first_img Facebook Twitter: @NeosKosmos Instagram Two Greek Australian professors have been named in the Thomson Reuters World’s Most Influential Scientific Minds of 2014. Melbourne University’s Professor Christos Pantelis, for his work in psychiatry, and Monash University’s Professor Arthur Christopoulos, for his work in pharmacology, were named among 3,200 researchers from around the globe.The list is determined by the number of times the scientists have been published and how frequently they’ve been cited by fellow researchers over the span of ten years. They have to have been in the top one per cent of their field for a decade before they can make it to the list. The list is so prestigious that universities collect these scientists, because being included in the list raises the rankings of their respective universities.It’s no wonder Professor Pantelis and Professor Christopoulos were recognised, with ground-breaking research being discovered under the two. Professor Christopoulos was noted for developing a new drug that has the potential to stop heart attacks in their tracks, without any harmful side-effects.The drug activates a special protein in the heart that acts as a protective barrier against the threat of heart attacks and could be used to treat other conditions such as diabetes, obesity and schizophrenia.He says while he’s honoured to be included in the list, the biggest achievement is showing that his research is making an impact in the scientific world. “It’s a huge honour and a validation that the work we’ve been doing over the last number of years is actually having an impact,” he tells Neos Kosmos.Continuing on his heart disease work, he’s finding that the drug is showing even more promising signs on heart disease treatment.“We have some more exciting data now that it seems to work on more elaborate models of heart disease,” he says. Professor Pantelis has been a leading mind on mental disorders in children, specifically on schizophrenia, and has just been given $182,383 for next year by the federal government to continue his work.His research group was the first in the world to map how the brain changes when it goes through psychosis. “We are showing that there are a number of key brain areas that are changing and we’re trying to figure out what could be causing this,” he tells Neos Kosmos.“We’ve looked at stress, and it seems to be important, we’ve also looked at the effect of cannabis and drugs like that because they can bring on schizophrenia.”He’s been able to track patients since 1997, and has seen the effects of newer medications in treating those with psychosis. Professor Pantelis is also starting to track children who struggle to disengage with their imaginary worlds.“Some young children kind of live in their fantasy worlds, and that’s not normally a problem unless it interferes when they’re at school or they’re preoccupied by internal ideas,” he says.He will be looking at children who have unusual ways of thinking and ways in which they perceive imaginary worlds to try and understand them better while looking to see if those children have any connection to autism.last_img read more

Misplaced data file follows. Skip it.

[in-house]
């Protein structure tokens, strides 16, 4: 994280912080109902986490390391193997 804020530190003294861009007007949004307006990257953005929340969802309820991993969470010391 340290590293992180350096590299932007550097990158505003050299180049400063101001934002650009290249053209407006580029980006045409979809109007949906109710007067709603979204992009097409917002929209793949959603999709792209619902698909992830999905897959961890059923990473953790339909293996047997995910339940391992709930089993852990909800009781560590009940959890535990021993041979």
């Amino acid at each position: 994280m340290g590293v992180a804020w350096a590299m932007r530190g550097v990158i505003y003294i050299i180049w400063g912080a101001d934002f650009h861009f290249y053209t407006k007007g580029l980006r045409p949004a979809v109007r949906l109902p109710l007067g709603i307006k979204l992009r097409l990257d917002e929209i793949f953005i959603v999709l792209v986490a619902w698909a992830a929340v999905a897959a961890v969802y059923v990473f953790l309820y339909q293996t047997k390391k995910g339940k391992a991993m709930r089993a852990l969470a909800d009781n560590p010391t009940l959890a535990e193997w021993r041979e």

first_img Grace expects Greinke trade to have emotional impact The 5: Takeaways from the Coyotes’ introduction of Alex Meruelo Top Stories Your browser does not support the audio element. Comments   Share   “I know he loves to win,” he began, rather tellingly of Snyder’s seeming intent to hold the name.But Snyder, Alexander said, shouldn’t be defined by this dispute.“Personally, he did a lot for me,” he went on. “Two years ago, my mother-in-law passed away. He put me and my wife on a jet to go out to the funeral and brought us back and did everything (he could) as far as supporting us. “I got nothing but love and respect for a man like that.”To Alexander, the Redskins name is unfortunately offensive, but Snyder lacks malice. Treatment of the owner hasn’t been the fairest, the linebacker seems to think.“Like anything, until you know somebody, it’s hard to really judge somebody,” he said.The Cardinals play the Redskins on Oct. 12 at University of Phoenix Stadium. Now in his second season with the Arizona Cardinals, Alexander has watched from as a distance as the anti-Redskins name debate accelerate in heat.On Wednesday, the linebacker gave his own perspective of the controversy while a guest of Bickley and Marotta on Arizona Sports 98.7 FM. “It’s a hard, sticky situation,” he said at one point in the interview.But, to Alexander, there’s more complexity than people realize, in that he doesn’t see anything overt about the usage of the name.“The intent is not for it to be disrespectful at all or for it to be demeaning,” he went on. “The guys that put the uniform on out there aren’t trying to badmouth Native Americans or anything of that sort, nor are the fans, but at the same time, once you’re educated about what the word means, out of respect, I think it does need to be changed.“Obviously, it’s up to Mr. Snyder whether he wants to do that. He did pay a lot of money for that name and what all that brings to it — the culture and the heritage of it.”Speaking of the Redskins owner, the much-maligned Daniel Snyder, Alexander seemed to come to the defense of his character. Lorenzo Alexander spent his first six seasons in the NFL with the Washington Redskins. Though going undrafted out of Cal in 2005, and spending a season and a half on practice squads, Alexander was given his first on-field break in 2007 and logged a start later that year. He jumped around from special teams to defensive tackle to offensive guard to tight end. Almost all of the maturation process — which included a Pro Bowl and an organizational player of the year award — happened there, with the Redskins in Washington. Derrick Hall satisfied with D-backs’ buying and selling Former Cardinals kicker Phil Dawson retires LISTEN: Lorenzo Alexander- Cardinals linebacker last_img read more